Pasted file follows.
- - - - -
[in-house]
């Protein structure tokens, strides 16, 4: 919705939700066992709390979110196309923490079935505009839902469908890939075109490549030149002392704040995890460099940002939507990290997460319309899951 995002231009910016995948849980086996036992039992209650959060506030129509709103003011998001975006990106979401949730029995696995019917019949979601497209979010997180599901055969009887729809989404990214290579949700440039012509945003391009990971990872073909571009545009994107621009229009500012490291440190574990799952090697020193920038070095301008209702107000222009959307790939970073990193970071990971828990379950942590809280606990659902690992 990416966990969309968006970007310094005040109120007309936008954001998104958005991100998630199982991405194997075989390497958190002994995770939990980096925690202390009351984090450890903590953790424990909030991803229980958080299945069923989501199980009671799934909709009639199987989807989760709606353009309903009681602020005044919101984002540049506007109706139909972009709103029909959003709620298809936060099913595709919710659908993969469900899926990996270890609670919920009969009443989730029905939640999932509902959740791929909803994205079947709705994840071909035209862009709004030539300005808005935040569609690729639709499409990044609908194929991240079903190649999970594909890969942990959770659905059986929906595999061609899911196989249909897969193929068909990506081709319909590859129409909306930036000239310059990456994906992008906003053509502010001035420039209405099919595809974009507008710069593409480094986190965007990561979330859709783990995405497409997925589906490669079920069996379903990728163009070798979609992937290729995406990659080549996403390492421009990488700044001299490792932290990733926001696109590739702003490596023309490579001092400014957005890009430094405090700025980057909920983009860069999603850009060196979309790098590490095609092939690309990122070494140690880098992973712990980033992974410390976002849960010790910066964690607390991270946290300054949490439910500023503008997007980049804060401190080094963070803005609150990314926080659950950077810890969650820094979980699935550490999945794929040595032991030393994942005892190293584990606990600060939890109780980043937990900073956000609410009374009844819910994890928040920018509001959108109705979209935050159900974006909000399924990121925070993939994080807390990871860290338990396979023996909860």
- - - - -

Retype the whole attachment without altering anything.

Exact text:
[in-house]
């Protein structure tokens, strides 16, 4: 919705939700066992709390979110196309923490079935505009839902469908890939075109490549030149002392704040995890460099940002939507990290997460319309899951 995002231009910016995948849980086996036992039992209650959060506030129509709103003011998001975006990106979401949730029995696995019917019949979601497209979010997180599901055969009887729809989404990214290579949700440039012509945003391009990971990872073909571009545009994107621009229009500012490291440190574990799952090697020193920038070095301008209702107000222009959307790939970073990193970071990971828990379950942590809280606990659902690992 990416966990969309968006970007310094005040109120007309936008954001998104958005991100998630199982991405194997075989390497958190002994995770939990980096925690202390009351984090450890903590953790424990909030991803229980958080299945069923989501199980009671799934909709009639199987989807989760709606353009309903009681602020005044919101984002540049506007109706139909972009709103029909959003709620298809936060099913595709919710659908993969469900899926990996270890609670919920009969009443989730029905939640999932509902959740791929909803994205079947709705994840071909035209862009709004030539300005808005935040569609690729639709499409990044609908194929991240079903190649999970594909890969942990959770659905059986929906595999061609899911196989249909897969193929068909990506081709319909590859129409909306930036000239310059990456994906992008906003053509502010001035420039209405099919595809974009507008710069593409480094986190965007990561979330859709783990995405497409997925589906490669079920069996379903990728163009070798979609992937290729995406990659080549996403390492421009990488700044001299490792932290990733926001696109590739702003490596023309490579001092400014957005890009430094405090700025980057909920983009860069999603850009060196979309790098590490095609092939690309990122070494140690880098992973712990980033992974410390976002849960010790910066964690607390991270946290300054949490439910500023503008997007980049804060401190080094963070803005609150990314926080659950950077810890969650820094979980699935550490999945794929040595032991030393994942005892190293584990606990600060939890109780980043937990900073956000609410009374009844819910994890928040920018509001959108109705979209935050159900974006909000399924990121925070993939994080807390990871860290338990396979023996909860």